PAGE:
Trying To Get To You

Friday, August 15, 2008

Ruminations On Jerry Wexler

Jerry Wexler was one of my heroes. As I got into soul music in my late teens, it seemed as though the credit "Produced by Jerry Wexler" was on every album I bought. Aretha Franklin. Ray Charles. Sam & Dave. Wilson Pickett. The Drifters. And on and on. In possession of an obsessive mind, I soon began reading pretty much everything I could about him, and as I made the decision to be in the record business, he quickly became someone I aspired to be.

I admired and identified with him tremendously. He was an intellectual misfit, voraciously reading and loving the work of American writers like Faulkner, Hemingway and Fitzgerald - yet he was an underachieving student. His identified completely as a Jew, yet he was a vociferous atheist. He distrusted authority, but he spoke with certitude of taste. His opinion was not just another opinion. He did not suffer fools at all. And, of course, he had amazing taste – able to see greatness in artists no matter what the style, no matter what the genre, no matter what the era. It’s a long and varied road from Joe Turner to Ray Charles, from the Drifters to Wilson Pickett, from Clapton to Led Zeppelin, from Dr. John to the B-52’s and from Willie Nelson to the Gang of Four, but Wexler was able to discern what was special about all of them as musicians and as people, not always in that order, and then he guided, prodded, cajoled, begged and inspired them to create their best work.

Of course, it the triumph he shared with Aretha Franklin that Wexler will be most remembered, and lionized for. He took a supremely talented woman who was hyped as the greatest jazz voice since Billie Holiday - then completely miscast as a singer of pop and lite jazz, and under his watchful eye, had her recreate herself as the most important female vocalist – musically, culturally, spiritually – of the second half of the twentieth century. How did he do it? He created the space for her be herself. “I just sat her down at the piano and let her be herself,” he later said. What an marvelous thing – letting someone be themselves. (And believe me, I’ve worked in the record business long enough to know that letting someone be themselves is the unfortunately, the exception rather than the rule.) If soul was the musical expression of a race of people ready to affirm who and what they were and demand what they wanted (which resonated universally), than Aretha was the epitome of that expression. The miracle of soul music (and Wexler’s legacy) is that it is an affirmation valuing personal authenticity that will resonate as long as people listen to music.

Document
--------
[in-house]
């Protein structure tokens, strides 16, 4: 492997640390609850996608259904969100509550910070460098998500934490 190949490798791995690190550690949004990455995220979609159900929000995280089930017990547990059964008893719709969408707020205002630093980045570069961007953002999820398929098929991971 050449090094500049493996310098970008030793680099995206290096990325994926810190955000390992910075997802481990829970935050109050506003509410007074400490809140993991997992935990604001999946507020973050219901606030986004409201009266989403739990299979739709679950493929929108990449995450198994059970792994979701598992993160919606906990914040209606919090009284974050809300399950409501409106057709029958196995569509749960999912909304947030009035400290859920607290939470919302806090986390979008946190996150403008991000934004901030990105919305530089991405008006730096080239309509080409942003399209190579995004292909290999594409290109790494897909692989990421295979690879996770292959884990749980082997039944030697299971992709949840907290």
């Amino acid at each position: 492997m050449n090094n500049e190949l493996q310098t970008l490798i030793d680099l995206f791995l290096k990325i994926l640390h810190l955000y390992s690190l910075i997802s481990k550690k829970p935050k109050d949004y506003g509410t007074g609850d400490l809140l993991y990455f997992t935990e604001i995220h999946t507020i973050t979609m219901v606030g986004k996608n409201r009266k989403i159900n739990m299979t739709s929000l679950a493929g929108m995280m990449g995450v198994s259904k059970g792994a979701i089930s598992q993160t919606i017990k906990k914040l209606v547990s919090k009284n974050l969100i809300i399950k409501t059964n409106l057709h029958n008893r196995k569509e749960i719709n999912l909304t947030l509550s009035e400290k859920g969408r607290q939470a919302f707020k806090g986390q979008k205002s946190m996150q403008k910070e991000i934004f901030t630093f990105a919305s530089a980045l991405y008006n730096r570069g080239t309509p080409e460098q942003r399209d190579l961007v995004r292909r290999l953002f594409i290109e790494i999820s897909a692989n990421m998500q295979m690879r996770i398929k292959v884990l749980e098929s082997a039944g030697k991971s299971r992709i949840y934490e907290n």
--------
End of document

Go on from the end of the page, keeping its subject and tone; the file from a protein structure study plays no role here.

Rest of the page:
When I had my first interview to be an intern at Atlantic Records in the early 90’s, my vision of Atlantic was what it had been in the mid-60’s. I was bursting at the seams with excitement and tremendously naive. I remember excitedly asking the H.R. person I was talking to, “Does Jerry Wexler still work here?” She smiled, a look of, “I don’t believe this kid,” and told me that he had left the company over 15 years previously. I loved interning at Atlantic – but I was working on Winger, Skid Row and INXS - not the Drifters, Sam & Dave and Donnie Hathaway.